Monday, March 20, 2006

Light Blogging this week

I should be in trial all week. I'll have everything updated by this weekend.

Thursday, March 16, 2006

S.C. Supreme Court issues personal jurisdiction opinion

According to the supreme court in Minorplanet Systems USA Limited v. American Aire, Inc., a forum selection clause in a contract is sufficient to establish personal jurisdiction.

House approves SC eminent domain legislation

According to the AP:

The House approved legislation Wednesday that limits the power of governments to take property and requires that property owners be compensated if a zoning change or other regulatory decision reduces the value of their land.

This is a direct response to the Supreme Court's Kelo decision.

Monday, March 13, 2006

Judges from Azerbiajan observe SC courts

According to The State, nine judges on Azerbaijan's supreme and appellate courts are observing South Carolina courts this week.

The inefficient, wild-wild west South Carolina state court system a model for an emerging democracy? Let's hope not.

South Carolina woman lobbies for change in divorce law

According to The Sun News, the wife of a North Augusta man who killed their two sons and then committed suicide in January met with Gov. Mark Sanford this week in hopes of changing the state's divorce laws to potentially help other families. She believes that if she could have divorced her husband on grounds of mental cruelty, then she and her sons would have been out of the marriage.

Mental cruelty is not a ground for divorce in SC.

Thursday, March 09, 2006

S.C. Court of appeals holds that an injury arises out of employment where employee was working on his personal vehicle at work

In West v. Alliance, the Court of Appeals examined whether an injury sustained by Charles West arose out of his employment. At base, an explosion at work West while he performed repairs on his own truck during working hours and using his employer's equipment. The Court of Appeals that the injury arose out of and in the course of West's employment. According to the court:

Here, the record supports the finding--to the substantial evidence standard--that the truck would be utilized in Meylan’s operations following repairs. A shortage of trucks existed, and West had volunteered the use of his truck once it was restored to operable condition. According to West, whose testimony the Commission deemed credible, supervisor Williams "knew that I was wanting to use [the truck] for work." Williams authorized West to drive to West Virginia on company time and at company expense to bring the truck to the shop in Rock Hill, and permitted the truck to be kept at the shop. Williams knew the repairs were necessary to make the truck operational.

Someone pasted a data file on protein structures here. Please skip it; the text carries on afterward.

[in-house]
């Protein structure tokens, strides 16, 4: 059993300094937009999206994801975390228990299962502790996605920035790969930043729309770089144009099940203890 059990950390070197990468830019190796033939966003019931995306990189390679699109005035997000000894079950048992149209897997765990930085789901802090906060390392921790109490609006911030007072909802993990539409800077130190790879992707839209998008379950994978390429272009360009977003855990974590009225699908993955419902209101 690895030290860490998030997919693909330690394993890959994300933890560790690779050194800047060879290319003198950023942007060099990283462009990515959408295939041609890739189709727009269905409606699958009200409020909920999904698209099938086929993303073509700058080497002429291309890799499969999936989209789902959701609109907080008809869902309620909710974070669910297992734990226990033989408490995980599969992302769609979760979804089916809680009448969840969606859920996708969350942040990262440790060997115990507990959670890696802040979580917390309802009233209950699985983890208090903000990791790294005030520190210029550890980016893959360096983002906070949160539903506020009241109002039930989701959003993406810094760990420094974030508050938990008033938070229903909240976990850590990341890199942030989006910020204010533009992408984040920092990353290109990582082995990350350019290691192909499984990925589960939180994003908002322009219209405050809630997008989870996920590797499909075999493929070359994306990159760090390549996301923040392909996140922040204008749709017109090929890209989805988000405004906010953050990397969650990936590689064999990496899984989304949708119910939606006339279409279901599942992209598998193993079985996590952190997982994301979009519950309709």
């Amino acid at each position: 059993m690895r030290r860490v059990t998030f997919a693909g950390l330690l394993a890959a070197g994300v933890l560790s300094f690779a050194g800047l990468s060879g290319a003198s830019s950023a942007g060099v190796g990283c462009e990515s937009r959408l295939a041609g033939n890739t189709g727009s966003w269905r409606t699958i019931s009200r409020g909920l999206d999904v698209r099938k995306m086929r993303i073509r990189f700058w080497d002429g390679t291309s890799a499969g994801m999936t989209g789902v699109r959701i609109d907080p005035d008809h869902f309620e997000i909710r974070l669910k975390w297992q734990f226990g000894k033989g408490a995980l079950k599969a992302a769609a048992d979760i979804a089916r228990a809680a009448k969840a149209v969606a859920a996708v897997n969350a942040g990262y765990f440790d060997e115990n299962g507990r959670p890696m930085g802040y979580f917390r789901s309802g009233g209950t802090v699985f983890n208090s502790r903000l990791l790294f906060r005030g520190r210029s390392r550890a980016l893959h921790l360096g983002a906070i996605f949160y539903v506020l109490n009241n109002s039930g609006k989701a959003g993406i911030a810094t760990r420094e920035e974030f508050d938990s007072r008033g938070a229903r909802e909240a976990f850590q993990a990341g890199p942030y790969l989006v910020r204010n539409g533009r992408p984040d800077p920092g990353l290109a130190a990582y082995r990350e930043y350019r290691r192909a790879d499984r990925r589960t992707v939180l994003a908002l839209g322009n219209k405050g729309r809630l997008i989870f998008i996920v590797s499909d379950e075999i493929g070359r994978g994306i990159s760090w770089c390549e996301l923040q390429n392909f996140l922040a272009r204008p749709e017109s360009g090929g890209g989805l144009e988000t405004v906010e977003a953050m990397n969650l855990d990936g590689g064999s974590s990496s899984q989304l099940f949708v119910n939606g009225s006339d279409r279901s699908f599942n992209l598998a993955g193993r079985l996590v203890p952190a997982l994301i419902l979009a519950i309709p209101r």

Wednesday, March 08, 2006

S.C. Supreme Court issues damages opinion

In Wilson v. Style Crest, homeowners sued alleging that the Defendants were liable for the failure of the anchor system to adequately secure their homes in high winds. They alleged the anchor systems do not meet federal and state standards. The Homeowners sought to recover the cost of the anchor systems, the cost to upgrade the anchor system to one which is effective, or the cost of a permanent foundation, approximately $2,500-$7,000 each. The trial court granted summary judgment primarily on the ground that the Homeowners have not suffered any actual damages.

The supreme court affirmed, noting that the pivotal issue was whether the Homeowners must prove an actual injury to person or property to bring their warranty and fraudulent concealment claims. The court noted that the "evidence showed the Homeowners received what they bargained for--an anchor system which has been effective in high winds. There is no evidence that the anchor systems have not, to date, been exactly what the Homeowners bargained for."
Hence, there were no damages.

S.C. Supreme Court issues Rule 43(k) Opinion

In Farnsworth v. Davis Heating, Farnsworth brought an action against Davis for breach of contract and negligence. During discovery, Farnsworth's attorney sent a letter to Davis's attorney indicating that Farnsworth would release Davis of all liability if Davis were to pay $22,000 to Farnsworth. There is no dispute that Farnsworth authorized her attorney to offer this settlement. Davis's attorney accepted the offer by signing the letter. Soon thereafter, Farnsworth decided that she wanted a trial. She notified Davis that she was rescinding the agreement. Davis thereafter filed a motion to compel Farnsworth to comply with the agreement. The trial court held that Rule 43(k) mandated that the agreement be enforced. The supreme court reversed.

Rule 43(k) provides that "No agreement between counsel affecting the proceedings in an action shall be binding unless reduced to the form of a consent order or written stipulation signed by counsel and entered in the record, or unless made in open court and noted upon the record. "

The supreme court held that because none on the conditions discussed in the Rule were satisfied, the signed letter was not worth the paper it was written on.

Tuesday, March 07, 2006

SCOTUS upholds Solomon Amendment

In Rumsfeld v. Forum for Academic and Institutional Rights, Inc., the Supreme Court ruled unanimously that military recruiters must be assured an equal opportunity with other employers to sign up students at the nation's law schools. This case concerned the Solomon Amendment.